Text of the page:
So Google has finally launched the most anticipated Nexus One, and if you happen to live in one of the following 4 countries – the US, UK, Singapore or Hong Kong – you can get it right away from Google’s website, priced at $529.99 without a contract or merely $179 including a T-Mobile two year plan (in the US). Other people will have to wait at least until Spring 2010, when it believes that Google will be adding more countries to its smartphone lineup. The phone itself is an HTC brand, coming with a 3.7-inch 800×480 AMOLED display, which regretfully doesn’t support multi-touch at the moment, although Google says it’s not an hardware issue but a software tweak and it’d consider adding screen gestures capabilities in the future. Besides that, you get a fast 1GHz Qualcomm Snapdragon processor,paired with a 5 megapixels camera including an integrated LED flash that can shoot MPEG-4 video and have it uploaded directly to Youtube. Additionally, this 11.5mm thick device has a built-in compass, GPS, WiFi, A2DP stereo Bluetooth, 3.5mm headphone jack, a multicolored LED under the trackball, an accelerometer for landscape view and two mics, positioned on front, for complete noise cancellation. It runs all common frequencies and compatible with HSDPA 7.2Mbps, UMTS Band 1/4/8 (2100/AWS/900), HSUPA 2Mbps and of course, GSM/EDGE (850, 900, 1800, 1900 MHz). The 1400mAH battery inside is claimed to provide 5 hours of 3G browsing and 7 hours of 3G talk time, while storage wise, you receive only 512MB of internal flash along with a 4GB micro SD card, expandable up to 32GB. See the full specs here.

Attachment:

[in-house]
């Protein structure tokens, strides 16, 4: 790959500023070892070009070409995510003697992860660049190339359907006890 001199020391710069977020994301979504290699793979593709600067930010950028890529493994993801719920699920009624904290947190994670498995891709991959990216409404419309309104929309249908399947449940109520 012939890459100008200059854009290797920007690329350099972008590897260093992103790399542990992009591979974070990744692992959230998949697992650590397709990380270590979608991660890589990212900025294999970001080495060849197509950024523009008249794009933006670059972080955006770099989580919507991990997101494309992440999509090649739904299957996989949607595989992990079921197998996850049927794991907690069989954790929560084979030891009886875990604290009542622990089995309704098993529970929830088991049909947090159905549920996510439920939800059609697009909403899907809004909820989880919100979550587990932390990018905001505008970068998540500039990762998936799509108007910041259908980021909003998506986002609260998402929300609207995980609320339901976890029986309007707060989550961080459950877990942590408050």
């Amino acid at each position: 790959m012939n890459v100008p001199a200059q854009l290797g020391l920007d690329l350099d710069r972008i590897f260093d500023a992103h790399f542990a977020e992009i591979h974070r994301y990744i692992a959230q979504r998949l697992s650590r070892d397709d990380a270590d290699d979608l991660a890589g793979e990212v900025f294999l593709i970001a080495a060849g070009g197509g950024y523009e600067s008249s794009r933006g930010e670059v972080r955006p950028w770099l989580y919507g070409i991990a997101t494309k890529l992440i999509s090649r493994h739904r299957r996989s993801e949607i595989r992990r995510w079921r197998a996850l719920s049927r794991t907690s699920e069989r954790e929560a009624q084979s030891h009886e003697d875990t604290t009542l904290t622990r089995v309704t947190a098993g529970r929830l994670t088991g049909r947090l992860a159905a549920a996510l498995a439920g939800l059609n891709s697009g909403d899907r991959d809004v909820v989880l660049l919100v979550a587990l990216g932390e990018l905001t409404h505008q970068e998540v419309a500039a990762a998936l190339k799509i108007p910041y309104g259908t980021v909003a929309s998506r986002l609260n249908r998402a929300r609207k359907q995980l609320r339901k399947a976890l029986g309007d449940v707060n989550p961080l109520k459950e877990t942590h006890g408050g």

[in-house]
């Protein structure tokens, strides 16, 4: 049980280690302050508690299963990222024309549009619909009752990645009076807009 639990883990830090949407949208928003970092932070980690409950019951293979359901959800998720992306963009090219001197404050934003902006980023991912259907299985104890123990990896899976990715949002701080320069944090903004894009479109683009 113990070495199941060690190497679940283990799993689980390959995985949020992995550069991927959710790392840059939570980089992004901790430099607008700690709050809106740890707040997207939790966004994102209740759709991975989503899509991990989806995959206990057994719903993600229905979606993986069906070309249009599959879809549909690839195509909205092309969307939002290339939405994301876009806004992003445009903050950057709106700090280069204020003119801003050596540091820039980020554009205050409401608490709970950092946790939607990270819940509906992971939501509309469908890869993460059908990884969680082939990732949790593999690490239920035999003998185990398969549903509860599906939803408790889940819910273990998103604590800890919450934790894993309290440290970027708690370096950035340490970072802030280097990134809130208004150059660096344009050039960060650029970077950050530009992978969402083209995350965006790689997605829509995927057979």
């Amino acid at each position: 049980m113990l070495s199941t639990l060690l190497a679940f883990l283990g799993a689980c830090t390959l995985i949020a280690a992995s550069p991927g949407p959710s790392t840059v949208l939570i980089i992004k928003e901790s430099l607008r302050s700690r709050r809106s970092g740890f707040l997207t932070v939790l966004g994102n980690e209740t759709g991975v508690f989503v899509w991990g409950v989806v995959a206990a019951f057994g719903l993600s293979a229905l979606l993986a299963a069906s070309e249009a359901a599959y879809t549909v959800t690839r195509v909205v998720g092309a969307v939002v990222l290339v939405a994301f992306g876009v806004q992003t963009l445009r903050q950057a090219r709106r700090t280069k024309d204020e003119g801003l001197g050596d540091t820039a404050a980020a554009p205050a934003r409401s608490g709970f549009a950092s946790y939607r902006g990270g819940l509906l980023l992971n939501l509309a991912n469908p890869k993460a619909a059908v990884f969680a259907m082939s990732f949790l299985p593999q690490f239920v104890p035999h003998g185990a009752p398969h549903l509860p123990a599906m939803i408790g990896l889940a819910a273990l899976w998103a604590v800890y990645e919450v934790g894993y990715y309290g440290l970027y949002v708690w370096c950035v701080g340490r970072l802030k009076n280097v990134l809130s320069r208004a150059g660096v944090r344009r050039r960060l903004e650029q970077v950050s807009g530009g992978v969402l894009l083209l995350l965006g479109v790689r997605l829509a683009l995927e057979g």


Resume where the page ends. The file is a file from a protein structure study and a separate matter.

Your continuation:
Moving forward with the details, the Nexus One packs Google’s “latest greatest” Android 2.1 platform – also known as Eclair – which crams some nifty stuff inside, like the voice recognition feature that works throughout the entire UI and activates almost any feature in the phone. That way, you can use your voice to write SMS messages and notes (speech-to-text), or tell the Google Earth search engine where should it go. Other than that, Google has implemented a Cooliris technology into the Nexus One gallery app, so you get 3D visualization whenever looking at images in landscape mode. It has a lot of widgets to offer, such as weather and news RSS, and the smartphone’s homescreen customization is interactive and houses 5 panels to store your apps and shortcuts. Stay tuned. Video is right after the break.
Update1: And looks like Adobe is now jumping on Google’s bandwagon by demoing its Flash 10.1 beta on a Nexus One superphone. Check it out after the break.
Update2: Well, what do you know, the European version of Nexus One, apparently supports multitouch capabilities out-of-the-box, while US devices don’t. We’re not so sure why, but as someone suggested, the trigger for the abyssal differences might be the fact that Apple has a US Patent on multitouch which doesn’t apply on European countries. Maybe. Google says it’s carefully reviewing this issue at the moment.
Update3: Different from what has been reported, Google’s Nexus One seems to be incompatible with “n” draft wireless connectivityand official specs state it supports only 802.11b/g WiFi frequencies. We’ll have more about this soon.
Update: You knew it had to happen sooner or later, did you? No? then get this – iFixit guys have taken Google’s Nexus One on a mission and disassembled it into small pieces of technology craft. See the results here and after the break.